Several Houston charities—including the Salvation Army and a group affiliated with the Houston Fire Department—are demanding proof that needy children aren't illegal immigrants before giving them free Christmas toys. Parents will need to supply their children's birth certificates or prove that at least either Mom or Dad is here legally. Though the Salvation Army says it's just trying to prevent fraud, immigration activists are incensed. Are the charities' policies smart or fundamentally uncharitable?

Don't punish kids for their parents' crimes: These charities say their point isn't to punish the children, says Matthew Yglesias at Think Progress, but that's exactly what they're doing. Granted, the parents shouldn't have come to the U.S. without legal permission. But people shouldn't steal either, and the Salvation Army isn't telling kids they can't have toys if their parents are burglars.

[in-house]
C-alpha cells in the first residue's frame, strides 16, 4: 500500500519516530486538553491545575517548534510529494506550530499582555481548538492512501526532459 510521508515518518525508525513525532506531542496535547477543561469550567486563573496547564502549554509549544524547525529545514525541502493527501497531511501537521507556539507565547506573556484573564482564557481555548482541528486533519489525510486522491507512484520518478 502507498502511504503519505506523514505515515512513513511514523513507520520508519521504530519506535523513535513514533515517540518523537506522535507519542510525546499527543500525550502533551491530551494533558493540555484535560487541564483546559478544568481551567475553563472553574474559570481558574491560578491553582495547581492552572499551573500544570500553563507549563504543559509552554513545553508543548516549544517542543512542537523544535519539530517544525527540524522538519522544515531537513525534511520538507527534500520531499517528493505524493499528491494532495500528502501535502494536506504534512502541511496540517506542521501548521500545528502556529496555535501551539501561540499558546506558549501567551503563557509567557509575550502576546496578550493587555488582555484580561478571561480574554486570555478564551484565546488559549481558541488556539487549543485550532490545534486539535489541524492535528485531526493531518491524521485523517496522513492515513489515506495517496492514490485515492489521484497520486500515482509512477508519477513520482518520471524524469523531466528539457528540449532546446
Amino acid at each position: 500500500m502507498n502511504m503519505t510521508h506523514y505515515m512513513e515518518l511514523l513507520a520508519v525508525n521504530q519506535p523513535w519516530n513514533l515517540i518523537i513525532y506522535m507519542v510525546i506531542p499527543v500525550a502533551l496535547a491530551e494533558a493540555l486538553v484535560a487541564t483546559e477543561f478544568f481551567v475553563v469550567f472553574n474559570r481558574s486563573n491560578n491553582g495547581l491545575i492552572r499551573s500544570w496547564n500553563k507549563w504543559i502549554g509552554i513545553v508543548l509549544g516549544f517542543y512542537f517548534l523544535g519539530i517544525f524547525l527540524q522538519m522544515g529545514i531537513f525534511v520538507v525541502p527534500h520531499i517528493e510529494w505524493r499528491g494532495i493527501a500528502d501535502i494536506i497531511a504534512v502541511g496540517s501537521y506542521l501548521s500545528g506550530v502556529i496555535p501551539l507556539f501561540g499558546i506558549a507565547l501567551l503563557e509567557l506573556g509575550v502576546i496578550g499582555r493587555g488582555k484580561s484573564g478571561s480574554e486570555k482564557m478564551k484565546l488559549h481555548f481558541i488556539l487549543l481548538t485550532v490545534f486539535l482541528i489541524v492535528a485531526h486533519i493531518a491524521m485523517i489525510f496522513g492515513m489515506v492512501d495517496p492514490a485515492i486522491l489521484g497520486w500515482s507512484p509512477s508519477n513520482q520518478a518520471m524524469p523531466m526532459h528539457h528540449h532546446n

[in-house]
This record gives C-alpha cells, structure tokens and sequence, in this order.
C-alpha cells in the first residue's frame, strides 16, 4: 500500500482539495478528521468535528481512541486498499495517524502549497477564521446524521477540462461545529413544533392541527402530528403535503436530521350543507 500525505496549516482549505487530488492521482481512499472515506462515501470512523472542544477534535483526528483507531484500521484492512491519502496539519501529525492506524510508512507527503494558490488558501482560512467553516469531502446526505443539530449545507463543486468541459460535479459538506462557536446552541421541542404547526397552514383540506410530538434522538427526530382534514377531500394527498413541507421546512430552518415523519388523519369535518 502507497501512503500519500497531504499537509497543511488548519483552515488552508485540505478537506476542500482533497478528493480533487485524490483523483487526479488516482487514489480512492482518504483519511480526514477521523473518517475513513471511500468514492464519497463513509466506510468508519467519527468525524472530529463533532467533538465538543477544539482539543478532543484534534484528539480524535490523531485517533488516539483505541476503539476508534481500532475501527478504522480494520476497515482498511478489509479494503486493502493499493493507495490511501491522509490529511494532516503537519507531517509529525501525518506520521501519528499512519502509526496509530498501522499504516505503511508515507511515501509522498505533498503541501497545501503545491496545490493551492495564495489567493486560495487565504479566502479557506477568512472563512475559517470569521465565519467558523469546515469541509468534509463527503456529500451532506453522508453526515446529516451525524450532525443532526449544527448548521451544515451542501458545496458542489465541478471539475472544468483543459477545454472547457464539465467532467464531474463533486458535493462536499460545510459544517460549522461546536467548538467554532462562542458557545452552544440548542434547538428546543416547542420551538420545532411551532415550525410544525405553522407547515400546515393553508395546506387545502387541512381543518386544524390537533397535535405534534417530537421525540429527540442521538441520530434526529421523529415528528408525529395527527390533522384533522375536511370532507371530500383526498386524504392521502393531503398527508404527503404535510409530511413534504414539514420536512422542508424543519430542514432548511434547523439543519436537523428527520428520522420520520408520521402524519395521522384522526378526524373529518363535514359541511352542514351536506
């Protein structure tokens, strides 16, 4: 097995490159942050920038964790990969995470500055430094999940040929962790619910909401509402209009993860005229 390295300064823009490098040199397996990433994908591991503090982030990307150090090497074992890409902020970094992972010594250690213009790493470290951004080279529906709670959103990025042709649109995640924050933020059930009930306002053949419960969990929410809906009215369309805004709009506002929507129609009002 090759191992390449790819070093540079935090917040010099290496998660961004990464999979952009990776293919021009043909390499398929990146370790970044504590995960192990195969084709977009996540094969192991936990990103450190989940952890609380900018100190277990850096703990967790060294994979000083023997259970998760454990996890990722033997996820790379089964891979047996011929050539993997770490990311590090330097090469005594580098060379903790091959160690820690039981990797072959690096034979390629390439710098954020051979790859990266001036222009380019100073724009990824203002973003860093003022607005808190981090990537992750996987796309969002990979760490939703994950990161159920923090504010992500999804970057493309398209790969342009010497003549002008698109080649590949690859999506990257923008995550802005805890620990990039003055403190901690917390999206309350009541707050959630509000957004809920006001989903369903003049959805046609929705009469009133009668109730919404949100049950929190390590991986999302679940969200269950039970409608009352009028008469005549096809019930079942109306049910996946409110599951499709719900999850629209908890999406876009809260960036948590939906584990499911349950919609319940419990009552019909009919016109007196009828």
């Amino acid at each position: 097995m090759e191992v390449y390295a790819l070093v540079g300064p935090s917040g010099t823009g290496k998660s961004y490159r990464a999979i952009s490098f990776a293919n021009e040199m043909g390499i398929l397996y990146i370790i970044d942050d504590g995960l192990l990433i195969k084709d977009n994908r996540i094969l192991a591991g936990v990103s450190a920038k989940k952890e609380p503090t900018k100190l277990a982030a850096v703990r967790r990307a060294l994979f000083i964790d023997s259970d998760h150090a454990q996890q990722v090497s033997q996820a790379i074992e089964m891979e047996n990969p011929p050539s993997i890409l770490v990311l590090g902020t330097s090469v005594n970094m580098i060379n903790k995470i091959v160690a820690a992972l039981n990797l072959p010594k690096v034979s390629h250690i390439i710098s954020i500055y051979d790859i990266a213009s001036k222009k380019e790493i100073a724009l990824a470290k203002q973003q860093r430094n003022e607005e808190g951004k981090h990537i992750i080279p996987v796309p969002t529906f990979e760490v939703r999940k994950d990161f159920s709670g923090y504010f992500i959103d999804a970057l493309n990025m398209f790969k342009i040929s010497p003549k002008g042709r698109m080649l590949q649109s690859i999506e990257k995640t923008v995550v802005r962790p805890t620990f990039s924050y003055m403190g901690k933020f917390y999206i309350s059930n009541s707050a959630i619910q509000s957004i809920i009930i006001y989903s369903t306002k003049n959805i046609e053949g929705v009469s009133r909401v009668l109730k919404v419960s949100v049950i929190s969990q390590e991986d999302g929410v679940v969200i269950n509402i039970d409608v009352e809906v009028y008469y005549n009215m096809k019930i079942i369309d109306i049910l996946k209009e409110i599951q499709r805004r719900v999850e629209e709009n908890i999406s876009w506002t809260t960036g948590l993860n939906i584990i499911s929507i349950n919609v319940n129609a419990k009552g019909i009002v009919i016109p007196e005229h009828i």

"Toy drives checking immigration status of children"

Don't punish citizens for the sake of illegal immigrants: "There are too few toys and too many needy children," says So giving a toy to an illegal immigrant means taking one away from a needy American boy or girl. If the immigration activists want to help, they should discourage people from entering the U.S. illegally and using up our limited resources.
"Matt Yglesias supports taking toys from needy U.S. children; unable to understand limited resources"

Everyone should be welcome for the holidays:
Sure, it has been "a tough financial year," says Katie Powalski in the Orlando Sentinel. But, come on! It's Christmas. "Aren't the holidays supposed to be for the kids?" There are ways to make political points without trampling "the holiday spirit of generosity."
"Immigration check for charity Christmas toys"